Investing Safely and Lucratively: What is New in Hungarian Investment Law?1

Civic Review, Vol. 14, Special Issue, 2018, 114-124, DOI: 10.24307/psz.2018.0408

Dr András Kecskés, Associate Professor, Department Head, University of Pécs, Faculty of Law, Department of Business and Commercial Law (This email address is being protected from spambots. You need JavaScript enabled to view it.).


The aim of the article is to give an overview of the development of laws on investments in Hungary. The paper aims to establish the concept of investment in Hungarian law. A key finding is that there is no general, all-encompassing investor concept in Hungarian law, as the definition may vary depending on the act reviewed. The paper outlines the changing role of the central bank in Hungary. As hedge funds have an important role in the financial sector, a brief overview is given of the regulatory changes relating to them. The conclusion of the paper is that the Hungarian trends in investments follows the general worldwide trends.

Journal of Economic Literature (JEL) code: K2, K12, G30, G33
Keywords: investment, investor, sovereign fund, hedge fund, Hungary


The past few years can be considered quite turbulent in Hungarian legislation. A new Civil Code came into force in 20142 and required numerous changes in investment-related Hungarian regulations. One such development was the incorporation of company law provisions in the code. However, changes in the European Union’s regulatory framework also necessitated revisions in other statutes related to investments, such as the Capital Markets Act. Another interesting trend in the field of Hungarian investments was the new role of the National Bank of Hungary. Due to the success of the applied monetary policies, the central bank amassed considerable reserves, which were then used for investment. This behaviour of the bank is reminiscent of sovereign fund management, and it is even more interesting if we remember that there is no definite legal or institutional framework.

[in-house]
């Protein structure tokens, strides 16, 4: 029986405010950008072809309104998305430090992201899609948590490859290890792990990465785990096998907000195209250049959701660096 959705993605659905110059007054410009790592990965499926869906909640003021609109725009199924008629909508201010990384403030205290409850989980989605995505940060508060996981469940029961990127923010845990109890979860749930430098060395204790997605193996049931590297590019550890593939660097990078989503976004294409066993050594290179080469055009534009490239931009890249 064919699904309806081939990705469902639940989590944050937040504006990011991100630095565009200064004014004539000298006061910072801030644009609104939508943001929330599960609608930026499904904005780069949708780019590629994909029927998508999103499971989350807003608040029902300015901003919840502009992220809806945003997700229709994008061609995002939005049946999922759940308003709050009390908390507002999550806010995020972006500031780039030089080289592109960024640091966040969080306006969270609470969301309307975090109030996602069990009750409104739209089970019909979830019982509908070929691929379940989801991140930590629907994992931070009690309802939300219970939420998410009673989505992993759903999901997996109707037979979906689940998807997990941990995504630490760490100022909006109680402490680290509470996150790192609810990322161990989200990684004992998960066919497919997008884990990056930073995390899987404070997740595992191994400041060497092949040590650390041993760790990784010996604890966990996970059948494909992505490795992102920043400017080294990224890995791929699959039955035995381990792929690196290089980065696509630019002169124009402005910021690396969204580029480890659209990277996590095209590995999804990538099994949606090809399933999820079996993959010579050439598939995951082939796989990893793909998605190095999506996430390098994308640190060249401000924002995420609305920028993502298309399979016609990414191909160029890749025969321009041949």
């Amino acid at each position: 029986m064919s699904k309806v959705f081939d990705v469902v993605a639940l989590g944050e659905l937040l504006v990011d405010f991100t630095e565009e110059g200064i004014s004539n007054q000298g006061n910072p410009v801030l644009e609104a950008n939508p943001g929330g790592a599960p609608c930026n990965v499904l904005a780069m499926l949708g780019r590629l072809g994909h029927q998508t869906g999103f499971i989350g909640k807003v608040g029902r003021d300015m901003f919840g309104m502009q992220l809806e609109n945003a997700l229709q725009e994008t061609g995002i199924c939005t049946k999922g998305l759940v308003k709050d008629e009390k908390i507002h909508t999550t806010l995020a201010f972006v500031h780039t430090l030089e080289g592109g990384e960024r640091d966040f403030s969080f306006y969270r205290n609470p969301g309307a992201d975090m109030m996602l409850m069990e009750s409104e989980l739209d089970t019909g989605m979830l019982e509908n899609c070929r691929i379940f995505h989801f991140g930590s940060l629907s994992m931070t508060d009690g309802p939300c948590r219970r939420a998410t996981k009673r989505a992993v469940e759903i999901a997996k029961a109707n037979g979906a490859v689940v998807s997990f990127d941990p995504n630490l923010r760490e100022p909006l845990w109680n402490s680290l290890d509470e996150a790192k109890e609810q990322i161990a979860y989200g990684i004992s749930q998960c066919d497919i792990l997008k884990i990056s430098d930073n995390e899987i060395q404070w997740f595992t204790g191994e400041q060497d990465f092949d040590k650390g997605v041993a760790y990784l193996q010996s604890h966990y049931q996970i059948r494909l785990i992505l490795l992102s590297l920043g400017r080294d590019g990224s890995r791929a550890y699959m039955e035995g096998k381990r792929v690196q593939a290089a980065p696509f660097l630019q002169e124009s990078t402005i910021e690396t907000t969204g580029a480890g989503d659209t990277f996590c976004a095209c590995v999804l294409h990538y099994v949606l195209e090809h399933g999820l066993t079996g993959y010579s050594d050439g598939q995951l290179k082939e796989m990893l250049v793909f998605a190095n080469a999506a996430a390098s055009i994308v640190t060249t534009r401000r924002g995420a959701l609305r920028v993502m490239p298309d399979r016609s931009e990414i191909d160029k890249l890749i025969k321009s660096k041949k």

This paper gives an overview of the recent trends. The first part showcases definitions of investment in different Hungarian statutes. The second part explores the different definitions of investors in Hungarian laws and regulations. Creditors and creditor protection are concepts so intertwined with investment that their overview is of the utmost importance. The third part briefly describes interrelationships with investments, investment and creditor protection according to Act XLIX of 1991 on Bankruptcy Proceedings and Liquidation Proceedings. Once the conceptual framework has been established, the fourth and fifth parts tackle the new investment trends. The quasi-sovereign fund operation of the central bank, and the new Hungarian hedge fund regulations suggest changes in the investment landscape.

Developments in the theoretical background

The investor in Hungarian law

The concept of an “investor” is defined in Section 5 (1) 20 of Act CXX of 2001 on the Capital Market as follows: “investor shall mean any person who has entered into a contract with an investment fund management company or another investor to invest and risk his own money and/or other assets, or that of others, for the purpose of making a profit subject to developments in the financial market, regulated market or the stock exchange”. This definition is confined within a narrow compass. The relevant commentaries, however, extend it to persons who undertake capital market risks based on contracts concluded with the issuer of securities or with investment firms (Farkas et. al., 2014; p. 43).